Clay and I have been in a nostalgic mood lately – at least when it comes to this holiday season. We’re making an effort not to focus too much on the gifts receive – although in full disclosure, I am asking for an Apple Watch so please don’t think that I’m putting myself up on a restraint and moderation pedestal. But we are definitely scaling back how we approach Christmas. It’s like we’re experiencing the old-fashioned holiday season we’ve been craving – one filled with family, warm embraces, and a thankful spirit. We may not have a fireplace in our current house but gosh golly, it sure does feel cozy this year.
The four of us have been cuddling on the couch under our favorite soft oversized blanket watching movies. On the drive home from our Thanksgiving holiday in Pennsylvania, we made a list of holiday movies to watch this year – most as a family and a handful for just Clay and I (the kids aren’t quite ready for Die Hard). Included on the list are classics such as Holiday Inn, White Christmas, It’s a Wonderful Life, and The Shop Around the Corner – none of which (I’m somewhat embarrassed to type this) we’ve seen in their entirety. After we put the kids to bed the other night, Clay and watched Holiday Inn on Turner Classic Movies. Aside from a shocking (!) musical number in blackface, we enjoyed watching Bing Crosby and Fred Astaire sing and dance their way across our screen.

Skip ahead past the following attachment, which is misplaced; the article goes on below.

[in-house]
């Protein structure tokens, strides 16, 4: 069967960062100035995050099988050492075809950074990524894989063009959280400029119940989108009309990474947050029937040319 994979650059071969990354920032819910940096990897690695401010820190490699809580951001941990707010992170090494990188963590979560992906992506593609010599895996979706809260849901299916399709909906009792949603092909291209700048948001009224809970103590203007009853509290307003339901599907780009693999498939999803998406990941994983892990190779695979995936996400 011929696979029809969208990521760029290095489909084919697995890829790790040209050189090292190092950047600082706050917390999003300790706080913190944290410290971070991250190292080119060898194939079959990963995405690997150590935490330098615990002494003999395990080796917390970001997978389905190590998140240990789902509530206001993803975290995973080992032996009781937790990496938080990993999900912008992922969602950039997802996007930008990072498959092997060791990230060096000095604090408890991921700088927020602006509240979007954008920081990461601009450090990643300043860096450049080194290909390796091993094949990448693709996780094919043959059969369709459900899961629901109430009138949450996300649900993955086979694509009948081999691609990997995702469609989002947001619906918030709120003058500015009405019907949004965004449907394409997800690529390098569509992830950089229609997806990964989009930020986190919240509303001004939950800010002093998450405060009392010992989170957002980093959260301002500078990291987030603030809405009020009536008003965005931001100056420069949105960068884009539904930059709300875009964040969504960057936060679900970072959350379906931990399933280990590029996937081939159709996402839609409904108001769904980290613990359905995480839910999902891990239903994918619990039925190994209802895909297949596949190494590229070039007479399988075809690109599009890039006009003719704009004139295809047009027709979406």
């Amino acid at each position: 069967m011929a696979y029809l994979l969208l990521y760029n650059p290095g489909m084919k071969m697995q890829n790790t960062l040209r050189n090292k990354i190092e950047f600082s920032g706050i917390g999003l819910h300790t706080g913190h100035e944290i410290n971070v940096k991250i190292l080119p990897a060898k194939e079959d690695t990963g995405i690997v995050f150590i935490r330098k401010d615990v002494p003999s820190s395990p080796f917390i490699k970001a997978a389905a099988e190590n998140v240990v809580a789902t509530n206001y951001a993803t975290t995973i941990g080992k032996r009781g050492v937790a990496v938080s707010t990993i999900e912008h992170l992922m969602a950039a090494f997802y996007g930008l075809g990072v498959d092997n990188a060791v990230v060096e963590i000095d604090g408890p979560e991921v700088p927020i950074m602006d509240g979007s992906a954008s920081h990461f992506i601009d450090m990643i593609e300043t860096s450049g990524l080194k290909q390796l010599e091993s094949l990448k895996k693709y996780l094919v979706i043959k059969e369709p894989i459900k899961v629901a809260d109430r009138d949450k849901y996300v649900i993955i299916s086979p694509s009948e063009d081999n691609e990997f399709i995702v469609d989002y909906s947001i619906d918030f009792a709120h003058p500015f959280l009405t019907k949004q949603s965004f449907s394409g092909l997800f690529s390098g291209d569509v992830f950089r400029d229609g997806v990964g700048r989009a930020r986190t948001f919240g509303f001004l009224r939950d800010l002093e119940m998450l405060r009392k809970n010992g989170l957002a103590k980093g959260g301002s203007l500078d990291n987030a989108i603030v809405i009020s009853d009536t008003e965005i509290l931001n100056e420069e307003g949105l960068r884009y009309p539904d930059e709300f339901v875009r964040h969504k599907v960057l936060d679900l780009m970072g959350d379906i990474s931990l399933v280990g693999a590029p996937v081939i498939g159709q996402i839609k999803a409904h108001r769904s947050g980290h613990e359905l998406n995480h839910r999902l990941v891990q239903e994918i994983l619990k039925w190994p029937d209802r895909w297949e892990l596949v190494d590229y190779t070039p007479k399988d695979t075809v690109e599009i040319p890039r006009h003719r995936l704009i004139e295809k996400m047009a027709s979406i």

The movie prompted a search of how the celebration of Christmas has changed over time. I stumbled across this article from Professor Arthur Purdue where he explores the fascination with the 18th-century countryside Christmas experience. I also found this Pew Research Center article about how Americans celebrate the holiday season now compared to their childhood. Both are worth a read and prove that we’re not alone in our desire for a less-commercialized Christmas experience.
In effort to capture some of the nostalgic Christmas spirit, we took the kids to the 48th Annual Scottish Walk Parade over the weekend. The sky was overcast and rain fell at various speeds as we watched Scottish clans, bagpipes and drums, Scottish dancers, dogs, and reenactment groups march through Old Town Alexandria. The weather was reminiscent of the day we spent in Edinburgh a few years ago and as we dined on mussels and steak frites at Columbia Firehouse afterwards, we all agreed that it was the perfect start to December.
On Thanksgiving morning, we woke up early and drove three hours north to my sister’s outside of Philadelphia. As we crossed over the Potomac River, I started humming the notes to Over the River and Through the Wood*. I watched the Jefferson Monument (my personal favorite), the Washington Monument, and US Capitol pass by through the morning haze on I-95 North – it seemed poetic due to the folklore surrounding the events of the First Thanksgiving and the events that eventually led to the creation of our relatively young nation.
There were fourteen of us present for Thanksgiving dinner in Pennsylvania this year. In addition to my parents and my brother-in-law’s extended family, my niece and nephew’s au pair, L., joined us for the festivities. She is from Germany so this was her first introduction to a true American Thanksgiving. As she sampled stuffing, sweet potatoes topped with marshmallows, and cranberry sauce, we tried our best to explain the origins of the holiday – our resident history major, Clay, even provided L. with a primer on Jamestown and Roanoke. We talked about the Mayflower and the discrepancy surrounding the actual Plymouth Rock. And as a group, we conceded that the stories surrounding the First Thanksgiving (as we were taught in elementary school) were likely very different than what really happened between the Pilgrims and the Wampanoag.